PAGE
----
I get that YA novels tend to have this “Oh they’re cute” moment followed by almost instant attraction/getting together, and I’m more and more finding that these whirlwind romances take away something from the story for me. You’re telling me that a 16 year-old can find someone attractive, hang out with them, begin a relationship AND find feelings that strong for them?!? So, if I have an issue with this title, it’s Bree’s romance and the romantic moments she has. Perhaps that’s unfair and it’s the ol’ curmudgeon in me poking through. Boo young love! But also… might be shipping a different couple…
Representation in stories is so important. Bree is a young Black woman. Her best friend, Alice, is a lesbian Asian-American. The initial lure of the book may be the well-known fairy tale, but the strength is Bree and the secondary power she discovers about herself. I really enjoyed how Bree smashes through the gatekeepers of the fairy tale in both specific and unintentional ways.
Overall, I would recommend this book for readers of YA and urban fantasy and I’m definitely excited for the sequel.
I read quite fast. To the point where I will miss important points hidden in long paragraphs because I don’t feel compelled to read the entire section. If it takes more than an inexplicable amount of time to get through a paragraph, or the flow of the sentences is wordy and unexciting, I’m likely skimming it. Also if I’m really looking forward to some character interactions, I read fast to get to that part. I think my reading style does affect my enjoyment of books and should be mentioned to other readers who peruse this summary.
One of the hallmarks of modern space opera, Revelation Space has been around for nearly twenty years, having first been published in 2002. While I’ve read remarkably few of this series, even I can’t deny the effect that it’s had on recent science fiction and space opera. While Alastair Reynolds pens each book as its own complete adventure, the overarching plot is set on a scale much grander, so that it doesn’t take much digging in to the series to realize that there’s more going on than what meets the eye.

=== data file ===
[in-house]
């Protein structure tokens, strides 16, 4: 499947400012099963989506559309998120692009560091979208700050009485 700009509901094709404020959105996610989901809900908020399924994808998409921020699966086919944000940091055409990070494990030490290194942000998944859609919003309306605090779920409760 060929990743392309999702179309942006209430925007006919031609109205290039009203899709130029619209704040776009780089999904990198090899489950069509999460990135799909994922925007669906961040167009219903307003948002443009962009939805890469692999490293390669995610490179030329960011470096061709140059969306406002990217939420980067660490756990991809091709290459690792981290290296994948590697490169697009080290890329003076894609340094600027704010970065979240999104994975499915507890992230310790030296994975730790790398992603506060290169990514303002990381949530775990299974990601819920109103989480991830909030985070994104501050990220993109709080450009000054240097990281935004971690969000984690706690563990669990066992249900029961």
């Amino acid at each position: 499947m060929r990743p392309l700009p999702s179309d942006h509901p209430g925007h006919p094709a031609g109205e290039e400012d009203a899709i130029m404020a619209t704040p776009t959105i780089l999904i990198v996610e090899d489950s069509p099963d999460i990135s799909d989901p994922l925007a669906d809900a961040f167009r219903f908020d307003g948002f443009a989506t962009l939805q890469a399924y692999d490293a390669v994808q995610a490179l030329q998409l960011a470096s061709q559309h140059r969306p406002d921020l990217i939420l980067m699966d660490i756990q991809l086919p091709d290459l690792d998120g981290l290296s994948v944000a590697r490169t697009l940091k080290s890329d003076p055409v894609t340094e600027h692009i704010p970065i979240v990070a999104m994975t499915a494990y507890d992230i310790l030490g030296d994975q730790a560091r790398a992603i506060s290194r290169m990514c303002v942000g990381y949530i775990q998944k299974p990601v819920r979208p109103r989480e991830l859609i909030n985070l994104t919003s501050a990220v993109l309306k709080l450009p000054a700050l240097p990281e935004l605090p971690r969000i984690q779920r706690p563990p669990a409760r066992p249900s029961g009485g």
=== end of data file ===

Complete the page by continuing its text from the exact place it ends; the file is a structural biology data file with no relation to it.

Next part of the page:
Seven full-length novels have been published to date, of these there have been one standalone (Chasm City), two in the Dreyfus Emergencies, and then four in the Inhibitor Sequence—the most recent being Inhibitor Phase, released just this year. There’ve also been a number of novellas and shorts set in the same universe, many of which have been collected within the two omnibus editions found below. Since Inhibitor Phase is one of the books I have on tap for Sci-Fi Month, I figured this would be the perfect time to feature some cover art, while at the same time introducing the universe in a bit more detail.
Say what you will about the Orbit reissues (on the right), but I’m intimately familiar with the Ace covers and vastly prefer them. For the first two, at least. I hadn’t started (or acquired) Absolution Gap yet and somewhat like the blue gas giant when compared to the scarred ice world. It doesn’t help that the craft on the Ace cover of Book #3 is so indistinct.
I’m currently reading this one and vastly prefer the sleek Orbit cover complete with dark ice and/or water with a planetary corona in the background. Nothing wrong with the Gollancz cover—it might actually be the only one I’ve seen with a Yellowstone that’s actually yellow.
Oh wait—that’s a star. Well, it features the Scythe prominently, at least.